“Toward Healing and Renewal,” the symposium on clergy child sexual abuse held in Rome last week, brought together church leaders from around the world to learn about the scandal so that they could formulate guidelines to protect children before a May Vatican deadline.
Voice of the Faithful will be waiting and watching to see what effect the symposium will have on the way bishops and church leaders handle clergy sexual abuse. To help us, and you, begin the evaluation, we offer two reports:
First, from National Catholic Reporter, we can get an idea of what the bishops heard at the symposium.
Second, from Zenit.org, we have the first of a two-part interview with Msgr. Stephen Rossetti. Msgr. Rossetti is associate dean for seminary and ministerial studies at the Gregorian Pontifical University, which is home to the Centre for Child Protection. The center is an online educational project for teaching best practices in preventing and handling clergy sexual abuse, which was launched during the symposium.
Orations at the clergy sexual abuse symposium in Rome continue.
Yesterday at the symposium, the word was accountability, at least for the Vatican’s “sex crimes prosecutor” Msgr. Charles Scicluna, the Congregation for the Doctrine of the Faith’s promoter of Justice.
The Associated Press quoted Scicluna in The Boston Globe as saying, “What we need to do is to be vigilant in choosing candidates for the important role of bishop, and also to use the tools that canonical law and tradition give for accountability of bishops,’’ he said. “It’s not a question of changing laws, it’s a question of applying what we have.’’
Scicluna’s remarks about accountability, were put this way in National Catholic Reporter, “To all those critics who have clamored for greater accountability for Catholic bishops who drop the ball on sex abuse cases, the Vatican’s top prosecutor this morning had a simple message: You’re absolutely right.”
According the Catholic News Service, Scicluna told the symposium that the “deadly culture of silence, or ‘omerta,’ is in itself wrong and unjust,” and that “no strategy for the prevention of child abuse will ever work without commitment and accountability.”
Voice of the Faithful wonders whether the Vatican might not start such accountability right away.
Today at the symposium, the National Catholic Reporter and the Associated Press in the Atlanta Journal-Constitution reported remarks by a major church official in the Philippines, Archbishop Luis Antonio Tagle of Manila. Tagle spoke about clergy sexual abuse in Asia. He did not talk about accountability for crimes, but rather the culture of silence there that tends to keep abuse within the family and the Philippine church’s desire to avoid the mistakes of the United States and Ireland.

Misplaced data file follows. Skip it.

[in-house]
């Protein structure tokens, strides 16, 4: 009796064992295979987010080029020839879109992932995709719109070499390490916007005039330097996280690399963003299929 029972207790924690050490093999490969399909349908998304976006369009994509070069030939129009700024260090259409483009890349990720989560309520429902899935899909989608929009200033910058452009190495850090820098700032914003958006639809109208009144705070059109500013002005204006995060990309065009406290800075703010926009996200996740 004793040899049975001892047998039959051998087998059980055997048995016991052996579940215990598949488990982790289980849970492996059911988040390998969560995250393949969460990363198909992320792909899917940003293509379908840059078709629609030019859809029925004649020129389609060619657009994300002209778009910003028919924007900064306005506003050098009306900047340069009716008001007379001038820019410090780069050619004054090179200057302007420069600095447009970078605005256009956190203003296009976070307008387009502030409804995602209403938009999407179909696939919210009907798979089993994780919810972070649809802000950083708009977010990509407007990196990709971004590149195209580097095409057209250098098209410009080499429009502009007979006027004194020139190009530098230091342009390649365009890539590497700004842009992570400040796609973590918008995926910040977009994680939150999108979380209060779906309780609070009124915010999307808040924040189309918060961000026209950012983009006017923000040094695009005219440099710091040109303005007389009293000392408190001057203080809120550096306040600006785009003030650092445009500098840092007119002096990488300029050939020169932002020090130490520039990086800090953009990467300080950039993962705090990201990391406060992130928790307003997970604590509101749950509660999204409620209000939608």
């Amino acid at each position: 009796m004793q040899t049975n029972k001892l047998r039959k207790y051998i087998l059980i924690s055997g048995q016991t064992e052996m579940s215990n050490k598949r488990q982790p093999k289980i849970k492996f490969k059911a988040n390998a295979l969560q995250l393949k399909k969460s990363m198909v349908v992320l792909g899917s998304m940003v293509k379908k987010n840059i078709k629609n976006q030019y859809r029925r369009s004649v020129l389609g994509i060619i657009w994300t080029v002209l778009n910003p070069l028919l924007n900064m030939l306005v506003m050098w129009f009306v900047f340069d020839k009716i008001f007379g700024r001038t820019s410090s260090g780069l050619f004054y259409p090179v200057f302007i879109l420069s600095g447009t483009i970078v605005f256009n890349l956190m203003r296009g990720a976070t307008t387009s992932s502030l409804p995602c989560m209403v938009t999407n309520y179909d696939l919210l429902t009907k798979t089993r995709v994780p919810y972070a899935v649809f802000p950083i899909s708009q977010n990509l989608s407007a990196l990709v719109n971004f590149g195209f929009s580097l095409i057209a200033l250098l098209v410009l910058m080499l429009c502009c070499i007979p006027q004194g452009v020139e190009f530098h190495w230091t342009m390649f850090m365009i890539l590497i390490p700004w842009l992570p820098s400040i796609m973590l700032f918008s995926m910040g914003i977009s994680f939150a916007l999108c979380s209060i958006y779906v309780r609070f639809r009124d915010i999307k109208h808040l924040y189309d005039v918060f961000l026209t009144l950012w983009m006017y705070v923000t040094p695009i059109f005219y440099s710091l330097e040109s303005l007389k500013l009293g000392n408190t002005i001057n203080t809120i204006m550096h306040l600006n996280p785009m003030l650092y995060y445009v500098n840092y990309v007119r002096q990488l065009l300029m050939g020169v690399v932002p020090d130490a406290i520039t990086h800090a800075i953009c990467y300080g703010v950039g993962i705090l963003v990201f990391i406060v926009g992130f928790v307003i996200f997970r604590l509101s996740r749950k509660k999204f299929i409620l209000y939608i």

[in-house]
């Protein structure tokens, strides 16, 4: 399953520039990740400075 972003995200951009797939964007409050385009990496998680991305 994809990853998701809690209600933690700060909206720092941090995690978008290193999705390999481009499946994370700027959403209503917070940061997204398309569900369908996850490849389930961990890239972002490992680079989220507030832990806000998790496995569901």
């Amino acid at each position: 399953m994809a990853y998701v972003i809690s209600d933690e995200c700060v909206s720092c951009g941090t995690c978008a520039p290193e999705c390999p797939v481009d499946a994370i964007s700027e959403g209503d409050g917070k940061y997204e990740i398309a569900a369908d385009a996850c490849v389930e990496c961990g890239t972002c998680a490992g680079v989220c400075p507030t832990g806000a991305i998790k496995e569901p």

We hope he meant holding perpetrators and abettors accountable and not avoiding the scandal, rather than preventing future abuse.
Towards Healing and Renewal runs through tomorrow at the Jesuit’s Pontifical Gregorian University.
This afternoon, National Catholic Reporter is saying that–
“Yet another financial scandal threatened to engulf the Vatican today, in the form of charges that four Italian priests, none of them Vatican officials, are under investigation by Italian prosecutors on charges of money laundering related to accounts they allegedly held at the Institute for the Works of Religion (IOR), better known as the “Vatican Bank.”
Click here to go to National Catholic Reporters website for the full story.
The symposium in Rome on clergy sexual abuse scandal, Toward Healing & Renewal, has entered its third day and is drawing worldwide attention. Vatican organizers hope results will inform dioceses around the world to develop effective guidelines for dealing with the scandal in time to meet the May deadline for sending such guidelines to the Vatican for review. Voice of the Faithful remains cautiously hopeful of the outcome. Here is a link to the symposium’s opening statement by Cardinal William Levada, prefect for the Vatican’s Congregation for the Doctrine of the Faith, and some of the latest media coverage–
- The Sexual Abuse of Minors: A Multi-faceted Response to the Challenge, Cardinal William Levada in Zenit.org
- Bishops Advised to Heed Victims, Associated Press in The Boston Globe
- Vatican Body Has Dealt with 4,000 Child Sex Abuse Cases, Irish Times
- Sexual Abuse Silence ‘Deadly’ for Church: Vatican Official, Reuters
- Pope Says Renewal Requires ‘Christ-like’ Response to Abuse, Catholic News Agency
- Vatican Urged to Give Priority to Abuse Victims, The New York Times
- Bishops Seek Forgiveness for Clergy Abuse, The Washington Post
- Vatican Abuse Summit: Expert Blasts Denial on Global Dimension of Crisis, National Catholic Reporter